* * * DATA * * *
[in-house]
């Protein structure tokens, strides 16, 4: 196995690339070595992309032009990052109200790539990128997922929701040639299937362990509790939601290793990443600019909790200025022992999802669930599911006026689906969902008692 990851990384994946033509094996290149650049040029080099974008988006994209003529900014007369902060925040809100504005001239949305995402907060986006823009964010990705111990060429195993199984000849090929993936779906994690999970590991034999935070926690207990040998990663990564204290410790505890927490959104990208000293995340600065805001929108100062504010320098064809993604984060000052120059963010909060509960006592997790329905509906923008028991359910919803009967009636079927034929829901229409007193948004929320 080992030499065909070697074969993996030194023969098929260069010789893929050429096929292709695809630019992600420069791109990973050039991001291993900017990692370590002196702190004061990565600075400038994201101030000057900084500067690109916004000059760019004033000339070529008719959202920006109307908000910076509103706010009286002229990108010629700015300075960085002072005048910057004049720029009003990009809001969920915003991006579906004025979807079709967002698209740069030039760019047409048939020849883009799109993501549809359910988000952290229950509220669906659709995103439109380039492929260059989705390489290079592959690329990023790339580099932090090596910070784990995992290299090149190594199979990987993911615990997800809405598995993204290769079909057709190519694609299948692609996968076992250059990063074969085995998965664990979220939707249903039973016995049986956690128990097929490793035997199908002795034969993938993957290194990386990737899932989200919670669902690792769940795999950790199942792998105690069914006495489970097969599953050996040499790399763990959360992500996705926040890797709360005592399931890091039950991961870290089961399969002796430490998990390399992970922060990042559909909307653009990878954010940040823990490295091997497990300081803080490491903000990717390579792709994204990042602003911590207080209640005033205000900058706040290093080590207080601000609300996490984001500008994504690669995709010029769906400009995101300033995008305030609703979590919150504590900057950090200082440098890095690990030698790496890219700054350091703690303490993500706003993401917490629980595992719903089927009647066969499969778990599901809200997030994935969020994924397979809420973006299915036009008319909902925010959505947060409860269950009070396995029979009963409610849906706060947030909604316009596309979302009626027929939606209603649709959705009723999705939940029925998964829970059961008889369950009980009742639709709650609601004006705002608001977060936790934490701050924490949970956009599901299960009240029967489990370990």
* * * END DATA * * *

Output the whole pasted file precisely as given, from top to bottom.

[in-house]
């Protein structure tokens, strides 16, 4: 196995690339070595992309032009990052109200790539990128997922929701040639299937362990509790939601290793990443600019909790200025022992999802669930599911006026689906969902008692 990851990384994946033509094996290149650049040029080099974008988006994209003529900014007369902060925040809100504005001239949305995402907060986006823009964010990705111990060429195993199984000849090929993936779906994690999970590991034999935070926690207990040998990663990564204290410790505890927490959104990208000293995340600065805001929108100062504010320098064809993604984060000052120059963010909060509960006592997790329905509906923008028991359910919803009967009636079927034929829901229409007193948004929320 080992030499065909070697074969993996030194023969098929260069010789893929050429096929292709695809630019992600420069791109990973050039991001291993900017990692370590002196702190004061990565600075400038994201101030000057900084500067690109916004000059760019004033000339070529008719959202920006109307908000910076509103706010009286002229990108010629700015300075960085002072005048910057004049720029009003990009809001969920915003991006579906004025979807079709967002698209740069030039760019047409048939020849883009799109993501549809359910988000952290229950509220669906659709995103439109380039492929260059989705390489290079592959690329990023790339580099932090090596910070784990995992290299090149190594199979990987993911615990997800809405598995993204290769079909057709190519694609299948692609996968076992250059990063074969085995998965664990979220939707249903039973016995049986956690128990097929490793035997199908002795034969993938993957290194990386990737899932989200919670669902690792769940795999950790199942792998105690069914006495489970097969599953050996040499790399763990959360992500996705926040890797709360005592399931890091039950991961870290089961399969002796430490998990390399992970922060990042559909909307653009990878954010940040823990490295091997497990300081803080490491903000990717390579792709994204990042602003911590207080209640005033205000900058706040290093080590207080601000609300996490984001500008994504690669995709010029769906400009995101300033995008305030609703979590919150504590900057950090200082440098890095690990030698790496890219700054350091703690303490993500706003993401917490629980595992719903089927009647066969499969778990599901809200997030994935969020994924397979809420973006299915036009008319909902925010959505947060409860269950009070396995029979009963409610849906706060947030909604316009596309979302009626027929939606209603649709959705009723999705939940029925998964829970059961008889369950009980009742639709709650609601004006705002608001977060936790934490701050924490949970956009599901299960009240029967489990370990």